Do you know how companies do funding before IPO status? Keep reading to find out a bit about this.
When the JOBS Act got passed, and especially after the SEC lifted their ban on general solicitation in regards to particular companies raising investments, there have been many news stories about how some businesses have raised specific amounts of money in some kind of funding round. These funding rounds are typically any time that a company raises money. It can be from one investor or multiple investors, and the rounds are often labeled by letters of the alphabet since they happen in sequence, and each funding round is usually a bit different. The kinds of funding rounds might also be contingent upon what kinds of shares are getting sold, be it preferred shares or common stock, as well as how investors are going to eventually get their money back.
It often starts off with what’s known as a seed or angel round of funding that typically happens around an early idea or when a founder has both a prototype and indications of actual demand. In this stage, a company is just looking for resources to start and support business operations before there is sufficient cash flow. It might include family and friends, angel investors who deal with early-stage businesses, and even crowdfunding.
Series A funding is when venture capitalists might start pitching in. Angel investors don’t usually go more than $1 million total, so this is often in a range of $2 up to $10 million. A series A round is when the first shares of stock are usually issued following common stock options given to employees and founders.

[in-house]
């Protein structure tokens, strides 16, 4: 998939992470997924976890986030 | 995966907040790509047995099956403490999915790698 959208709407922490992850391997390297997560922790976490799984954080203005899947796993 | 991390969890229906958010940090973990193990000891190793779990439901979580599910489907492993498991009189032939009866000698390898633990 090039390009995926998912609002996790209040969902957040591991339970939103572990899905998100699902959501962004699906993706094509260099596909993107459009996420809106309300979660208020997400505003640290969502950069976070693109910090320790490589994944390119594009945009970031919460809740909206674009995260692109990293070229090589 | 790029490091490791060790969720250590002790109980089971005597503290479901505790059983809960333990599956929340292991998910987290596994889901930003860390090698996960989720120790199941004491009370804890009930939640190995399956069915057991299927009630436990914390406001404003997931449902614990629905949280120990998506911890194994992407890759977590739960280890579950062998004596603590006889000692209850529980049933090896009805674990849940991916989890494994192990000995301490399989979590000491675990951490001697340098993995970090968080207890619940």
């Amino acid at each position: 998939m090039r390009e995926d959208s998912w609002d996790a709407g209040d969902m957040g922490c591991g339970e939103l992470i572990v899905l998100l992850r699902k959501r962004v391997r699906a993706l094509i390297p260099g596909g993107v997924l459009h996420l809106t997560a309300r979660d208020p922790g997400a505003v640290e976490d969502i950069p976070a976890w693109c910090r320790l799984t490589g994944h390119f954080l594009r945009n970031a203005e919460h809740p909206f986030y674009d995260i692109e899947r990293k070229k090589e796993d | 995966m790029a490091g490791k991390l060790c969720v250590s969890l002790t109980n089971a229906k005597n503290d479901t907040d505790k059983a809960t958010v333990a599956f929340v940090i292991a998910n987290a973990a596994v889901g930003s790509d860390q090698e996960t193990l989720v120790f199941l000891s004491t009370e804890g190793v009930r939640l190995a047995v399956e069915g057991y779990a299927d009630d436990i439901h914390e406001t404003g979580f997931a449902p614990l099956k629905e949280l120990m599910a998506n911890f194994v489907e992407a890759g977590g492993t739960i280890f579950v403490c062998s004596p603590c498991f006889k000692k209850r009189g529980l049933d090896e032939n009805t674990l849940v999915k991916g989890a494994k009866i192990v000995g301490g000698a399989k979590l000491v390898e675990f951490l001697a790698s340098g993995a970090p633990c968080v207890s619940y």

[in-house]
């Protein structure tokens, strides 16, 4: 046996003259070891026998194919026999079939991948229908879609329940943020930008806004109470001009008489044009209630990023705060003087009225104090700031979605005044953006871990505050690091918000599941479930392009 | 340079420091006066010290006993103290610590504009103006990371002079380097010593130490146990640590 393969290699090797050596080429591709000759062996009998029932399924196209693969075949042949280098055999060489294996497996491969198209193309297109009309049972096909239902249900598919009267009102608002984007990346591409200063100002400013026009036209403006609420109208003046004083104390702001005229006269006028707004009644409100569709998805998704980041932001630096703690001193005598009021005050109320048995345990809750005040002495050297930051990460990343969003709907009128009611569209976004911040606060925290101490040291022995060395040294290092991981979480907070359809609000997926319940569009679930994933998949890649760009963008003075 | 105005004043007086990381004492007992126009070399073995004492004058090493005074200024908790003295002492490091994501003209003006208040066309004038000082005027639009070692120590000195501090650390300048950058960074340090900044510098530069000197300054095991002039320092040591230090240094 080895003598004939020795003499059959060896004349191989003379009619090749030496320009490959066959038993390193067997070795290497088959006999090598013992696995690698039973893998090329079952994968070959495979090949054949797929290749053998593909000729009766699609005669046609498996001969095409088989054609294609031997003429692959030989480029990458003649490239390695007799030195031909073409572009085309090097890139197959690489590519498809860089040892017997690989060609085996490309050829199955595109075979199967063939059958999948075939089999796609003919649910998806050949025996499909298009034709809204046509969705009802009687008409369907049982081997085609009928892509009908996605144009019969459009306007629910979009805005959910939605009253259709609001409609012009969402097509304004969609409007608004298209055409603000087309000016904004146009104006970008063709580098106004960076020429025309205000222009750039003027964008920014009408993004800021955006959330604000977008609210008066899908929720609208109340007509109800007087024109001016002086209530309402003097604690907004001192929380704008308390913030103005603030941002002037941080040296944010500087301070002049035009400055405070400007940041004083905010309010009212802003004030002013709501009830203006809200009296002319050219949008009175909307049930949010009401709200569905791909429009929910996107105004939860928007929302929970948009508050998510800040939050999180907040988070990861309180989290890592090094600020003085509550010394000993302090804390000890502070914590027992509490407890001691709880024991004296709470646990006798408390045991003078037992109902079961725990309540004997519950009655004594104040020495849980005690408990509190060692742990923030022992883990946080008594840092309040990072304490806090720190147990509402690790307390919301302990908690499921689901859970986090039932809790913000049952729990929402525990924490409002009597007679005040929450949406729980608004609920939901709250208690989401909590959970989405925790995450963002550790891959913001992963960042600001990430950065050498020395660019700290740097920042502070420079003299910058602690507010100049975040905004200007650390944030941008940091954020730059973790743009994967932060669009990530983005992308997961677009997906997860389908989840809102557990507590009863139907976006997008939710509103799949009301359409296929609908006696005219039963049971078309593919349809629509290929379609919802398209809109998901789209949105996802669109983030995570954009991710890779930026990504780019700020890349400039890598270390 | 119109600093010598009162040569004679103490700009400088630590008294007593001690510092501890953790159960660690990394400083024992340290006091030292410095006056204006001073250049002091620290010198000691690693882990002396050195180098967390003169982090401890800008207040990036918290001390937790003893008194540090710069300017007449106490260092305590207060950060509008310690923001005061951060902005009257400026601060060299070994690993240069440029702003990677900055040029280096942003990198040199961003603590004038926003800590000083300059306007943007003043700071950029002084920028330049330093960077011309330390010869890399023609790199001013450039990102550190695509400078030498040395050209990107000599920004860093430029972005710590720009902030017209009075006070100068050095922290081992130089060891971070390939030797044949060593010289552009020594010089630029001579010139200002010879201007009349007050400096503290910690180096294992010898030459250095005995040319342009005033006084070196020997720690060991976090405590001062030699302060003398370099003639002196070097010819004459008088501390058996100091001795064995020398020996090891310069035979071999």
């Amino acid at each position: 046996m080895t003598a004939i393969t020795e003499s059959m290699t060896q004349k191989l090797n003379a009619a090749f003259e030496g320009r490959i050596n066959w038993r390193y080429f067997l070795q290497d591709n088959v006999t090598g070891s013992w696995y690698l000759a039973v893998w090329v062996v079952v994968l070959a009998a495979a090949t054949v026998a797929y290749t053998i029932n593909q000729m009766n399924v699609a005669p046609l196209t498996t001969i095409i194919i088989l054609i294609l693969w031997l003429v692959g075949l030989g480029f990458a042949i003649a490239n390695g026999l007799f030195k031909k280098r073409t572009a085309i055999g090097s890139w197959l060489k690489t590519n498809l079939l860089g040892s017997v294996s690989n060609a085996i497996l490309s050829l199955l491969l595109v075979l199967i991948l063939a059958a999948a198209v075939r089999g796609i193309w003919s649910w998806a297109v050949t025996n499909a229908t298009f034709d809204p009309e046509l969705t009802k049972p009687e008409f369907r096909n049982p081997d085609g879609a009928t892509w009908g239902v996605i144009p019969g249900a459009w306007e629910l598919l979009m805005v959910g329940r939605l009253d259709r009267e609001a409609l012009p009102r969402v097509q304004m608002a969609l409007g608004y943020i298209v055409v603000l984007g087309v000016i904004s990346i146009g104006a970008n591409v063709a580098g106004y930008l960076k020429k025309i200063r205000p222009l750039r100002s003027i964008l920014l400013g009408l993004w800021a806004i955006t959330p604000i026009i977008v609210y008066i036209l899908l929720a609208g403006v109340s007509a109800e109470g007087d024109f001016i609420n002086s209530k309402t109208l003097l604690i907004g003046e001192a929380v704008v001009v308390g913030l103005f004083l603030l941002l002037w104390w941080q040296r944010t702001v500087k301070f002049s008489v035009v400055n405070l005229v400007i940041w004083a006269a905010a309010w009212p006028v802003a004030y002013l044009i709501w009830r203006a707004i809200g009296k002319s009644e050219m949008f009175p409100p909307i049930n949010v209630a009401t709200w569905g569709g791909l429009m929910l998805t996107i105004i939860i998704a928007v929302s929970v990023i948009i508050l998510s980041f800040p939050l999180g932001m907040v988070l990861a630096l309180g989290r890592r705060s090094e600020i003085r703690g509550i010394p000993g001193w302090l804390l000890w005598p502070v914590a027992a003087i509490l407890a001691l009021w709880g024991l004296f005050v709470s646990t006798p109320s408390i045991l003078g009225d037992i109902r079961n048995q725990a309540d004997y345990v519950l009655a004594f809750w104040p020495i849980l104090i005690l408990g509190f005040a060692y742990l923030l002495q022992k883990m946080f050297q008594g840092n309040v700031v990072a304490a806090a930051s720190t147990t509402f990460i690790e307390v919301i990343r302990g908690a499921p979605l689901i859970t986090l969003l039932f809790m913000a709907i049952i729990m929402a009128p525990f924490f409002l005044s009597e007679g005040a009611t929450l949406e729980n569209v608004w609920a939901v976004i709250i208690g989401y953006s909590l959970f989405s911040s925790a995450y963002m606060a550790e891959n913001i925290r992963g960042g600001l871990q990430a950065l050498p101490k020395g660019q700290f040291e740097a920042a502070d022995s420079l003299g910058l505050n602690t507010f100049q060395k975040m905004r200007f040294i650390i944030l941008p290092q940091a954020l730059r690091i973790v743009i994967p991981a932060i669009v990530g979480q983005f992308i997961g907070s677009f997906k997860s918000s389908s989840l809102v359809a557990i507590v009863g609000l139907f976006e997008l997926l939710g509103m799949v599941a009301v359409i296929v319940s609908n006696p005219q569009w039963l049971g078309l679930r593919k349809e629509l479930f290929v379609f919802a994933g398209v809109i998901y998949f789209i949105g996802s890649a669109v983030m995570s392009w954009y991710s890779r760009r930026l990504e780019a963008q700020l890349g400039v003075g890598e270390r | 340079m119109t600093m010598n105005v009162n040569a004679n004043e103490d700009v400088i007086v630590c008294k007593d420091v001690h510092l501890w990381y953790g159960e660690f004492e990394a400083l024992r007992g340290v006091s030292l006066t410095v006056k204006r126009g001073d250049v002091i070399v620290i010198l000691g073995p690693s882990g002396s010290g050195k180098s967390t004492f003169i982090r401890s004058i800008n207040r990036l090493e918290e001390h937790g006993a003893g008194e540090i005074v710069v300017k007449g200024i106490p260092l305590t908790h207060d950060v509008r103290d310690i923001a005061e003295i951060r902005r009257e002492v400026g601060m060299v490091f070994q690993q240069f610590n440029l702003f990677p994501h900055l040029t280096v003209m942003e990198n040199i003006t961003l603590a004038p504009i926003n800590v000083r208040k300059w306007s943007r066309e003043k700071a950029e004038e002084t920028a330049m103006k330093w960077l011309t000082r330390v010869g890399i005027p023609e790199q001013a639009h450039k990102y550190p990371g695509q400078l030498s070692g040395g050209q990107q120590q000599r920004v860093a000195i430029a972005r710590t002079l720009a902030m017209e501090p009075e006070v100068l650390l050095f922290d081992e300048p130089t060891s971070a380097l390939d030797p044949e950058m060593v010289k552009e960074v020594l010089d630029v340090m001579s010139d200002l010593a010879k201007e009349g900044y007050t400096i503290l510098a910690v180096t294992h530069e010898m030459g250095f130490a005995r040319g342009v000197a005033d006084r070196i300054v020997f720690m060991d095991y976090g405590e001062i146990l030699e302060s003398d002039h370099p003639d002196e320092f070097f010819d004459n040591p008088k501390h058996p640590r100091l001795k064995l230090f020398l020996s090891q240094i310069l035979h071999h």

A round of series B funding brings venture capitalists back to the table, but private equity investors join the party too. Customer growth and deployment are emphasized here, as investors demand product success, or growth in users and revenue. The company value is higher, and the risk is lower. A series B investment range might be from $10 up to $30 million.
If there is a series C funding round, it’s done to encourage the rapid growth of a company. The core is no longer an idea or dream, but something that is market-worthy. Investments are upwards of $30 million in pursuit of scaling up or even developing new things, getting more market share, or even acquiring other businesses.
An actual IPO or initial public offering is the time that a business starts selling shares of its stock to the public. That might be equity or debt on a public stock exchange, and it means filing paperwork with the SEC. There can be funding rounds of D and after, but typically, too many rounds make investors nervous about the path that a company is on. An IPO brings in many new shareholders, but the company has to finance the IPO, follow stringent rules, offer quarterly financial reports, and assume lack of control over who winds up investing in the company.
Now that you’ve read this, you know a little bit about how companies do funding before IPO status.